While attending high school and working part-time at an ice-cream parlor, she also secured a manager and become a regular on the audition circuit. When the time came, she was ready for it. "Of course I was a little nervous," she says of her first day on set, sounding anything but. And since she names Angela Lansbury and Julie Andrews as her favorite actors, it's no surprise that she was most excited about working with the character actors in the cast, rather than the toothy, tanned representatives of young Hollywood. "Christopher Walken," she sighs. "He's such a legend." She also leaps to the defense of Travolta in his cross-dressing role as her mother. "Seeing him dressed as Edna, it wasn't funny to me. There was my mother, you know? A lot of people say it's a drag queen or a transvestite or whatever. No. It's really a man acting as a woman. John is really acting in this." And then, adorably, she praises his courage for taking the role when "he's one of the biggest heartthrobs going." Not in your lifetime, Nikki, I want to say.
What Blonsky brings to the screen in Hairspray is sheer, effervescent delight. She holds the center of this noisy whirligig film with apparently effortless assurance and warmth. She is so good, it's hard to believe that her first leading role could also be her last. But it's equally hard to imagine Hollywood bending its rigid aesthetic standards to make room for someone so different among the spiky ranks of size zero wannabes.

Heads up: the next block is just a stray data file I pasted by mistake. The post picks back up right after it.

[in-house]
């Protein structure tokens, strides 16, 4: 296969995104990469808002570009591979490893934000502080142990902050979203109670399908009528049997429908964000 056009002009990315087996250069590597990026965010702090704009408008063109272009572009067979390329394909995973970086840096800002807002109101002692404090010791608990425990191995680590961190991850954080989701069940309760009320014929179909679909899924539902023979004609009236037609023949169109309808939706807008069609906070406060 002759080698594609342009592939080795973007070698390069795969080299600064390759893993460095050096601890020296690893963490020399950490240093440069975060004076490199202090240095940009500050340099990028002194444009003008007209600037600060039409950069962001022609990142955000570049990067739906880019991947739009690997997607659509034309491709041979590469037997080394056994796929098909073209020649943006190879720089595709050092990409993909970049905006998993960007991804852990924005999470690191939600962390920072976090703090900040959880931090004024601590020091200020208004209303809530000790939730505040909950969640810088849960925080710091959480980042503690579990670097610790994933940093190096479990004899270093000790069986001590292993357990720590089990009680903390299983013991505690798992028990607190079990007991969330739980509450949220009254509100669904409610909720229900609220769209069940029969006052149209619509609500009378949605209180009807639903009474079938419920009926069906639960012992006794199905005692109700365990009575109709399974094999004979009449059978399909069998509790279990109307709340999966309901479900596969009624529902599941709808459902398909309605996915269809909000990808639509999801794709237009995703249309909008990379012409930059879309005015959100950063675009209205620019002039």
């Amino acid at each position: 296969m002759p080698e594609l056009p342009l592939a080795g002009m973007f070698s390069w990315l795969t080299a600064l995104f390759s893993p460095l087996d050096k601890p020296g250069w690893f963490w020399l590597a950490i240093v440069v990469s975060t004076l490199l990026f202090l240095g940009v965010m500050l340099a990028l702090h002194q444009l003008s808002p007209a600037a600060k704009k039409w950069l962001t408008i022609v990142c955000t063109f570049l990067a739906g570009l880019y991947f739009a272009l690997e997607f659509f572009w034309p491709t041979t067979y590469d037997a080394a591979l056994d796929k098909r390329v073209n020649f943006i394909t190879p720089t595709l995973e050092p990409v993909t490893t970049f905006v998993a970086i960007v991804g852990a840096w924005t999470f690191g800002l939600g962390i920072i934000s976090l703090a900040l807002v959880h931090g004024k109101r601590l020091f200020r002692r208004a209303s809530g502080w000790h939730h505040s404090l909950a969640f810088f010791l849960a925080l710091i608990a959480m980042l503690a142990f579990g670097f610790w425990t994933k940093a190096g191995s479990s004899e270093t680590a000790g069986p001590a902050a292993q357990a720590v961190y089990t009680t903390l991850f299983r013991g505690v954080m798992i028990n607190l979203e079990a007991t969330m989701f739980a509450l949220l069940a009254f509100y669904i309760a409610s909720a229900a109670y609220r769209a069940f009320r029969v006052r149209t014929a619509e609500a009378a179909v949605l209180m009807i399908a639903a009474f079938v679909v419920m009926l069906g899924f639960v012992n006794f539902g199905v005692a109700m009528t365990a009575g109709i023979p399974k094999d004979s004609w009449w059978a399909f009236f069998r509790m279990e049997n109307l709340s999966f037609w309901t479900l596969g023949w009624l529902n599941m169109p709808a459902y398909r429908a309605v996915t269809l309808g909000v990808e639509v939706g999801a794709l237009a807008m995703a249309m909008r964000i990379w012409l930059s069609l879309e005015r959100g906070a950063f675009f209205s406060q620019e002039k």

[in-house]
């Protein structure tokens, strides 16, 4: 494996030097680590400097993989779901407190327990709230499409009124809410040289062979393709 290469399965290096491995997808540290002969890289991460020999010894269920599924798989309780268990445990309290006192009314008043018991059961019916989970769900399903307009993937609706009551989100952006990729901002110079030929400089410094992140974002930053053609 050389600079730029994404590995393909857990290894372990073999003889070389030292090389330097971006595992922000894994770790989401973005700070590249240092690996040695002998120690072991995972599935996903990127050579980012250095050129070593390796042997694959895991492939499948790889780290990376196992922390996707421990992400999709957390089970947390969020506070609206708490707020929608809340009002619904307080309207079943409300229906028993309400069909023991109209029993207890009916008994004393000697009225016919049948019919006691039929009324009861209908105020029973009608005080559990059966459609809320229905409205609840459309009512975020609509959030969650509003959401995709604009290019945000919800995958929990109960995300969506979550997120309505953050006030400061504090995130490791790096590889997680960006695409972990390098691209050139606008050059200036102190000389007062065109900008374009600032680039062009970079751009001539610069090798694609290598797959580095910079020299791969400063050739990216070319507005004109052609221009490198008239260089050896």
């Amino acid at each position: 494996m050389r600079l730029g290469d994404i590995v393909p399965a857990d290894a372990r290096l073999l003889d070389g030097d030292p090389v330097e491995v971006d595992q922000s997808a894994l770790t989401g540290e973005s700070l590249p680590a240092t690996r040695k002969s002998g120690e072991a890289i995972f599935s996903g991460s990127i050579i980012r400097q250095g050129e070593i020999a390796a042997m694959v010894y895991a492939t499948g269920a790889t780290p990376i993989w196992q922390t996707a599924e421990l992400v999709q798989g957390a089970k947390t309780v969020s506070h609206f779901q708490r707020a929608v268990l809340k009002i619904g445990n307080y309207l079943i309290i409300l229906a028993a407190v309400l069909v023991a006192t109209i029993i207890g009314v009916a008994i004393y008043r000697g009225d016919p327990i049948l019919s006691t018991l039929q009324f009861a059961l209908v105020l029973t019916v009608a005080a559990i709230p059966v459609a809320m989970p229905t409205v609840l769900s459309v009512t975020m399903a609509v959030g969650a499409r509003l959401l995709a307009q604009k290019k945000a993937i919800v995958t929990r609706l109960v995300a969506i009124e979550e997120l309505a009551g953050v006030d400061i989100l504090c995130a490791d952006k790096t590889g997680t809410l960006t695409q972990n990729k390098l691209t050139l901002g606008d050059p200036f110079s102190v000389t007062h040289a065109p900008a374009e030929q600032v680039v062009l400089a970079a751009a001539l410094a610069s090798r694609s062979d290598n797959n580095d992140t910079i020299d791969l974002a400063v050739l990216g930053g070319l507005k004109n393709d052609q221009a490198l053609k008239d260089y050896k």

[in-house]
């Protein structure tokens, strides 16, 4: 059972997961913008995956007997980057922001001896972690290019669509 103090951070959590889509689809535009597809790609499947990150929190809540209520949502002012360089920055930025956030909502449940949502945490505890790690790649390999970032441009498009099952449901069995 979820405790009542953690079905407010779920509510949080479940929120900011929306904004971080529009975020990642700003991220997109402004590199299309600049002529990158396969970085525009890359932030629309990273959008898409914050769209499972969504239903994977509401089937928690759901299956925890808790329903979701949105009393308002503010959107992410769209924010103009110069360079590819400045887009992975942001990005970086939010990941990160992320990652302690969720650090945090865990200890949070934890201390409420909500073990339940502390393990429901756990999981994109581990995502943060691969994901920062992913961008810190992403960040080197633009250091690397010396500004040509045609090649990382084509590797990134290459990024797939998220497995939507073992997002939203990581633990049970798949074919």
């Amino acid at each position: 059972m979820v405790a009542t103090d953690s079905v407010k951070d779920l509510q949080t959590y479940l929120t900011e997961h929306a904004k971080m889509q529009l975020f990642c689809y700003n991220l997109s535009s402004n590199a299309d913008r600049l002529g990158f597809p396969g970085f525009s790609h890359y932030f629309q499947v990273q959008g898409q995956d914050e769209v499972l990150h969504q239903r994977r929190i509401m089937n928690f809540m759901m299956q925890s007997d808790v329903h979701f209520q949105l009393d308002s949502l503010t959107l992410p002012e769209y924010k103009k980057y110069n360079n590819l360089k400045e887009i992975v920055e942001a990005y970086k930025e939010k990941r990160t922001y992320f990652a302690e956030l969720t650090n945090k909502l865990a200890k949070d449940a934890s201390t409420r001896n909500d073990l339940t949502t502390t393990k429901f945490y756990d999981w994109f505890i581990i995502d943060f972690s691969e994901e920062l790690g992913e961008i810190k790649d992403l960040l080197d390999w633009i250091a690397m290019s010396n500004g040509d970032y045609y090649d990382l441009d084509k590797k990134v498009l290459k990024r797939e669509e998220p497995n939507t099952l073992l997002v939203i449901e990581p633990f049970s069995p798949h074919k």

Blonsky is perplexed by Hollywood's homogeneity. "Why do you want a million actresses who all look the same?" she demands. But she is undaunted. "I'm thrilled beyond belief to be different in this business. I pray that there will be more roles for bigger girls. I pray that the role of the love interest, the beautiful, sexy girl, will be played by a plus-size woman." One suspects her prayers are because she's eyeing those roles for herself, rather than the sisterhood as a whole, but she's so fervent in her ambition that you can't help crossing your fingers and hoping she gets exactly what she wants.
The chills were what first tipped me off that something was wrong. It was an early Thursday evening in late February and I was sitting in my office. I normally hit an energy low this time of the day but this was different, as I suddenly felt chilled, absolutely drained of energy, the lightest of achiness in my muscles and joints and a slight pain behind my eyeballs. I went home, took a long hot shower and went to bed early. After a full day of rest, I felt normal enough on Saturday to jump on my bike and enjoy